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BMJ Case Reports 2018; doi:10.1136/bcr-2018-225136
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Spontaneous rectus sheath haematoma due to cough on apixaban

  1. Kulothungan Gunasekaran4
  1. 1Internal Medicine, University at Buffalo School of Medicine and Biomedical Sciences, Buffalo, New York, USA
  2. 2Internal Medicine, Sinai Grace Hospital, Detroit, Michigan, USA
  3. 3Pulmonary and Critical Care, Avera Health, Sioux Falls, South Dakota, USA
  4. 4Hospital Medicine, Henry Ford Health System, Detroit, Michigan, USA
  1. Correspondence to Dr Kulothungan Gunasekaran, stankuloth{at}gmail.com
  • Accepted 6 April 2018
  • Published 11 April 2018

Description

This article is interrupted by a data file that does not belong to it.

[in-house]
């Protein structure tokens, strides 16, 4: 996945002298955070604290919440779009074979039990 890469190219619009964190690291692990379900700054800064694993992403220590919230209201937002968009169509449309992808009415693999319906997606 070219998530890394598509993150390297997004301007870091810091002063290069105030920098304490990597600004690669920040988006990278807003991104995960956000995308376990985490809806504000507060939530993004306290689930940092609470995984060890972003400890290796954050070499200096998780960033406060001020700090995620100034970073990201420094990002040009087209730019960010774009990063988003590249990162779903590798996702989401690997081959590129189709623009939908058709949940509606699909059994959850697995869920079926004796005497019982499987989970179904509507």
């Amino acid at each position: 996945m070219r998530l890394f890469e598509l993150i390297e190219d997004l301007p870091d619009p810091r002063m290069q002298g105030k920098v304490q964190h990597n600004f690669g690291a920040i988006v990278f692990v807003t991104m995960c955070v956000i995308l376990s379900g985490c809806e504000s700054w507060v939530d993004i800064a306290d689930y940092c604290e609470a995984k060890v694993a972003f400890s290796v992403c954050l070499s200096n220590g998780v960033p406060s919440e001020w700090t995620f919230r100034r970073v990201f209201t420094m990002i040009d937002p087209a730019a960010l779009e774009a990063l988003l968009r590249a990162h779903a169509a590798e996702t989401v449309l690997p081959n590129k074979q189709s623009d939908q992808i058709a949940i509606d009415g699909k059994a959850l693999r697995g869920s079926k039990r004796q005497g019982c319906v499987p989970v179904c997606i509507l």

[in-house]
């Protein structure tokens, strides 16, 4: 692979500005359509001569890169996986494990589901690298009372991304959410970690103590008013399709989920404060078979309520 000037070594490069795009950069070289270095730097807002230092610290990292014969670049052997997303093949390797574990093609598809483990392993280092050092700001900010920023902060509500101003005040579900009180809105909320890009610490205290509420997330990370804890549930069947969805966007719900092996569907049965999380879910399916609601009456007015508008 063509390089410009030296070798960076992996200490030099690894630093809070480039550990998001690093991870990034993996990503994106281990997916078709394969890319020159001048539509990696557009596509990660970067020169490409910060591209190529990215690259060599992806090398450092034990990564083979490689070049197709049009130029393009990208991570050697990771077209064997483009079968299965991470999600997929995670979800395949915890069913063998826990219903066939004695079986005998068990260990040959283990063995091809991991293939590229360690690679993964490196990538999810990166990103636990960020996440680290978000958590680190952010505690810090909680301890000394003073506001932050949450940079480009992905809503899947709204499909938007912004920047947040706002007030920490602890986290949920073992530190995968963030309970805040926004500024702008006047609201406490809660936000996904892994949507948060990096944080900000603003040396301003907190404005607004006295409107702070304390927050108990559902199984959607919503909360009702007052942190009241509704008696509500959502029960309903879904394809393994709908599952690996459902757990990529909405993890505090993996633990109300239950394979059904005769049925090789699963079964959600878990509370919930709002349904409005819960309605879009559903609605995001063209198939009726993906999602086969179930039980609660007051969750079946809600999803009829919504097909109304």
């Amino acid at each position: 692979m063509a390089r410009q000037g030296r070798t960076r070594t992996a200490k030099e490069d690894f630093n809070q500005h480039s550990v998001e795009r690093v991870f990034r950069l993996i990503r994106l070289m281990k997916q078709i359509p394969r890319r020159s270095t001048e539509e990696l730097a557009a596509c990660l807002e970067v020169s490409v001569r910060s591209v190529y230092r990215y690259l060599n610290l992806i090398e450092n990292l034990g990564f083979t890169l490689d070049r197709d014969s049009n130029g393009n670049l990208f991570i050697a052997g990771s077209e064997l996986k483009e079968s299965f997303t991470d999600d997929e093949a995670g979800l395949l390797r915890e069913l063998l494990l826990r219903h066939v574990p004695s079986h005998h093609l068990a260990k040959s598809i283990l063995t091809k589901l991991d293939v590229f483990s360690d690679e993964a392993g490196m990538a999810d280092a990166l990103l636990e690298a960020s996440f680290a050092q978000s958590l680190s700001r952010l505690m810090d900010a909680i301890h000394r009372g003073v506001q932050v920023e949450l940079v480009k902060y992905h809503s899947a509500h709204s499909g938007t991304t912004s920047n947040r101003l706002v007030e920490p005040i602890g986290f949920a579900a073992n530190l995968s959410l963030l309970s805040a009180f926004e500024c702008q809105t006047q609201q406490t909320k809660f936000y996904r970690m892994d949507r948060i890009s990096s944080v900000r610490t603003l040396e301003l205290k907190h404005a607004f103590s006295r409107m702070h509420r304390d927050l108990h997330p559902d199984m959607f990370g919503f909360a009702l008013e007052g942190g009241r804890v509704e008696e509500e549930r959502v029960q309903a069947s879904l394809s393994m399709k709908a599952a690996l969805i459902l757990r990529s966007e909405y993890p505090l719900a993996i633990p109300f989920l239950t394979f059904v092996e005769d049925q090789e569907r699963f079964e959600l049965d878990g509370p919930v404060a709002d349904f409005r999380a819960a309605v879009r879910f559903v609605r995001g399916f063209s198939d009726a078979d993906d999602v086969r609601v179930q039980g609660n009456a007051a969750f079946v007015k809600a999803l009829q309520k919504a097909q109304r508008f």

A 69-year-old woman on apixaban for 4 years due to her atrial fibrillation presented with severe left lower abdominal pain. She was discharged from the hospital 4 days prior after treatment for influenza and had finished a course of oseltamivir. She did not receive any heparin products and was continued on apixaban during that admission. A few hours before presentation, she reported coughing severely with sudden onset of excruciating abdominal pain. She denied trauma or injury to the abdomen. On exam, she was alert, normotensive and tachycardic, with significant left lower quadrant tenderness in the abdomen. Laboratory results were significant for decreased haemoglobin from 15.2 to 12.9 g/dL. CT of the abdomen showed acute left inferior rectus abdominis muscle haematoma (7.5 cm), along with stable and unchanged left adnexal cystic lesion (figure 1). Apixaban was discontinued, and the patient was closely monitored in the hospital …

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